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Magnetic field compression?

  1. Apr 5, 2010 #1
    Hello All,

    I am trying to understand something I read in an article about magnetars and pulsars. The article states that when a magnetic object, such as a star, is compressed, the magnetic field strength increases. Intuitively, this seems true, as the number of field lines will remain constant, but they will become more closely spaced. How is this explained more technically?

    One website I visited said the following

    "Note, if you compress a magnetic field 'adiabatically' you amplify its strength. For example, a solar magnetic field is on average a few gauss for a star about 1 million kilometers in radius. If you compress this to the size of a neutron star which is 20 kilometers in radius, the magnetic field energy density ( B^2/8 pi) is amplified by the ratio of the volumes which is 1.25 x 10^14. The field strength increases by the square root of 8 x pi times this number or 56 million Gauss for a 1 Gauss initial field. Neutron star fields can be higher than this because the process of core collapse is not exactly adiabatic (ie conserving the magnetic field energy). For highly-conducting bodies, the conserved quantity is the product of the field strength times the radius squared so that for a real star collapsing to a neutron star, the field will increase by (2,000,000/20)^2 = 10 billion times so that a 100 Gauss surface field for a progenitor star that supernovas to become a neutron star, is amplified to a 1 trillion Gauss neutron star surface field"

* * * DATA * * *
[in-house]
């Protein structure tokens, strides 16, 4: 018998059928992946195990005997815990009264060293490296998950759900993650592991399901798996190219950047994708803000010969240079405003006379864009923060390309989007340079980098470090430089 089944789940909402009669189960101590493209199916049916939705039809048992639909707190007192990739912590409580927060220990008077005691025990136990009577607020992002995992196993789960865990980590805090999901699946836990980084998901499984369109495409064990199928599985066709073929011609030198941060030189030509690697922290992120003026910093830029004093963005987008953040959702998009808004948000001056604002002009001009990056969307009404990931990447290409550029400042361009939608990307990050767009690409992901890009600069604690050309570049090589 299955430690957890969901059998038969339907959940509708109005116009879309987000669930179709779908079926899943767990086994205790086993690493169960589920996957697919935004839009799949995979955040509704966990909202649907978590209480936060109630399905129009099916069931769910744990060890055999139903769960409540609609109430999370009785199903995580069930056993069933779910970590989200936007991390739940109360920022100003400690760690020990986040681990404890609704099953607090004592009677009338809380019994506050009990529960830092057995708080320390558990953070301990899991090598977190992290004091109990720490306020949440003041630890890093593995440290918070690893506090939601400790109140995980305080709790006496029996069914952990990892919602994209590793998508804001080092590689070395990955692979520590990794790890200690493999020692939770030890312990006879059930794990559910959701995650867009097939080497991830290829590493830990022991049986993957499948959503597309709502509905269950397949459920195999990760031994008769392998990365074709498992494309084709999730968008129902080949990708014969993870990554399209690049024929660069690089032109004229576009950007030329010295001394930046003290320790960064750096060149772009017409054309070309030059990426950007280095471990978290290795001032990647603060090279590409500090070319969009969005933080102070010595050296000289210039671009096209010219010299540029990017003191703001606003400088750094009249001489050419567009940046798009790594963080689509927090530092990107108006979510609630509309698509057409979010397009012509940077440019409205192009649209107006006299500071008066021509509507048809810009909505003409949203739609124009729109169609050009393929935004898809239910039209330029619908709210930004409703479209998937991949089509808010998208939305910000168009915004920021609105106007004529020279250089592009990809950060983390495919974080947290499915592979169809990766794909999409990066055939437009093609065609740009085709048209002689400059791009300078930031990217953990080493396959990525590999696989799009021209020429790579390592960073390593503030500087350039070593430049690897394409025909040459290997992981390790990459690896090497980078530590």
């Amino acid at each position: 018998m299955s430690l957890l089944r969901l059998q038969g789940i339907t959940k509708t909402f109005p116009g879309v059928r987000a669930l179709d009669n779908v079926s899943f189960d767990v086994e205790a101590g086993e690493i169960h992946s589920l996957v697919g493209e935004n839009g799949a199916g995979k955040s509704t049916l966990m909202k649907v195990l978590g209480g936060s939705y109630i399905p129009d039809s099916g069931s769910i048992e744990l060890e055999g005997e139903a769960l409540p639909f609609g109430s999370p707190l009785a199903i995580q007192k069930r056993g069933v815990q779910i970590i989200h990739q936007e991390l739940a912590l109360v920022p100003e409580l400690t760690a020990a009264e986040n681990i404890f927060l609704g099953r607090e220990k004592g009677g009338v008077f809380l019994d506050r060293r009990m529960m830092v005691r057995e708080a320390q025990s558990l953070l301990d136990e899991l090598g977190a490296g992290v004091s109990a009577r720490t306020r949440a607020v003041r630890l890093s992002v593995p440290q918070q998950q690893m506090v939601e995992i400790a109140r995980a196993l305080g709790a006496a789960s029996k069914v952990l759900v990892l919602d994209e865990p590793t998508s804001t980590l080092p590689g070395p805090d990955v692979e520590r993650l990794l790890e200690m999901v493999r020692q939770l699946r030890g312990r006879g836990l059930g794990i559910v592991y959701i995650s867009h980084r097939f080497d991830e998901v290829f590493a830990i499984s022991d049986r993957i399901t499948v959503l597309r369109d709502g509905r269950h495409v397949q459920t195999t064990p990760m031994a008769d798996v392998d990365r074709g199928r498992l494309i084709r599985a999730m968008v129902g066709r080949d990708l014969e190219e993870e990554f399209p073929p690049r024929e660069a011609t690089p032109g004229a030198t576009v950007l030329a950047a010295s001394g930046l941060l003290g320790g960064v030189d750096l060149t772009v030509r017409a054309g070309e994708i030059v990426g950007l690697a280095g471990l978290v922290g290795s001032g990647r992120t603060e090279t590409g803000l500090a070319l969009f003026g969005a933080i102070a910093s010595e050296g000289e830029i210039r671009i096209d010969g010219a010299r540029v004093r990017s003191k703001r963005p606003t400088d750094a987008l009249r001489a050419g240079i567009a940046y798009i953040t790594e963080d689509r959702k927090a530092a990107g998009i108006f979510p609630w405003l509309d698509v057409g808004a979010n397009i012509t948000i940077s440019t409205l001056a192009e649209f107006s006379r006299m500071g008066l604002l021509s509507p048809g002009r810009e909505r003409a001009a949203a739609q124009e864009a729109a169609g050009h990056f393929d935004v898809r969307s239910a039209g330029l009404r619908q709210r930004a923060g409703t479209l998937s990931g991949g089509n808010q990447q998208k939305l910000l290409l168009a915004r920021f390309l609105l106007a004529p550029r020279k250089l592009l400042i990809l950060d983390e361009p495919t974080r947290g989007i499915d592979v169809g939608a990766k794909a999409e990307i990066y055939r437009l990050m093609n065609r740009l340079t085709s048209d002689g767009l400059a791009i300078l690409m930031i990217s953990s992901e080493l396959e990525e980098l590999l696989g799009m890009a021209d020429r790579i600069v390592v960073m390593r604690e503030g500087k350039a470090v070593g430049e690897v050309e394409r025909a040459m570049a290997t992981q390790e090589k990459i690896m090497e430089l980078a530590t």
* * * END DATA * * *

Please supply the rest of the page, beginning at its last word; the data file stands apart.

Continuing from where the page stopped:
However i couldn't find anything similar anywhere else.
  2. jcsd
  3. Apr 6, 2010 #2


    Staff: Mentor

    It is just a kind of "square cube law". The volume of a field is proportional to the radius^3, and energy density is proportional to the field^2. So if you half the radius then you decrease the volume by a factor of 8 so the energy density must be increased by a factor of 8 in order to keep the same total energy and therefore the field must be increased by a factor of sqrt(8).
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